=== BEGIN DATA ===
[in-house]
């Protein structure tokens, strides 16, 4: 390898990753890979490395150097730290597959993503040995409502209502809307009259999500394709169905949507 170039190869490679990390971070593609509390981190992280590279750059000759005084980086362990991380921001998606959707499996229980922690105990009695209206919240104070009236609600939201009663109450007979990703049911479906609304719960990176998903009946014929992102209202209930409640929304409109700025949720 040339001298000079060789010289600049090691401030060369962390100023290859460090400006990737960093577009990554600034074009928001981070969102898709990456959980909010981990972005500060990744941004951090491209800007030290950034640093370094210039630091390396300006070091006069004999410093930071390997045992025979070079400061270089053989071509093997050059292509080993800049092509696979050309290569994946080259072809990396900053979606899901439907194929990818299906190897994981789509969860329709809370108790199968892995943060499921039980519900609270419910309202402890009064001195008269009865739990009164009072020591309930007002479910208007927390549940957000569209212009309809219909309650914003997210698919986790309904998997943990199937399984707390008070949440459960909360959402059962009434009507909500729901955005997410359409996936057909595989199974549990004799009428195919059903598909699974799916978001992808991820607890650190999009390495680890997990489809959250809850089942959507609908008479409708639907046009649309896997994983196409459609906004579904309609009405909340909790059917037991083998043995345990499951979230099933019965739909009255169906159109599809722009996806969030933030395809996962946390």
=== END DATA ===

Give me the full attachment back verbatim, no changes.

[in-house]
């Protein structure tokens, strides 16, 4: 390898990753890979490395150097730290597959993503040995409502209502809307009259999500394709169905949507 170039190869490679990390971070593609509390981190992280590279750059000759005084980086362990991380921001998606959707499996229980922690105990009695209206919240104070009236609600939201009663109450007979990703049911479906609304719960990176998903009946014929992102209202209930409640929304409109700025949720 040339001298000079060789010289600049090691401030060369962390100023290859460090400006990737960093577009990554600034074009928001981070969102898709990456959980909010981990972005500060990744941004951090491209800007030290950034640093370094210039630091390396300006070091006069004999410093930071390997045992025979070079400061270089053989071509093997050059292509080993800049092509696979050309290569994946080259072809990396900053979606899901439907194929990818299906190897994981789509969860329709809370108790199968892995943060499921039980519900609270419910309202402890009064001195008269009865739990009164009072020591309930007002479910208007927390549940957000569209212009309809219909309650914003997210698919986790309904998997943990199937399984707390008070949440459960909360959402059962009434009507909500729901955005997410359409996936057909595989199974549990004799009428195919059903598909699974799916978001992808991820607890650190999009390495680890997990489809959250809850089942959507609908008479409708639907046009649309896997994983196409459609906004579904309609009405909340909790059917037991083998043995345990499951979230099933019965739909009255169906159109599809722009996806969030933030395809996962946390």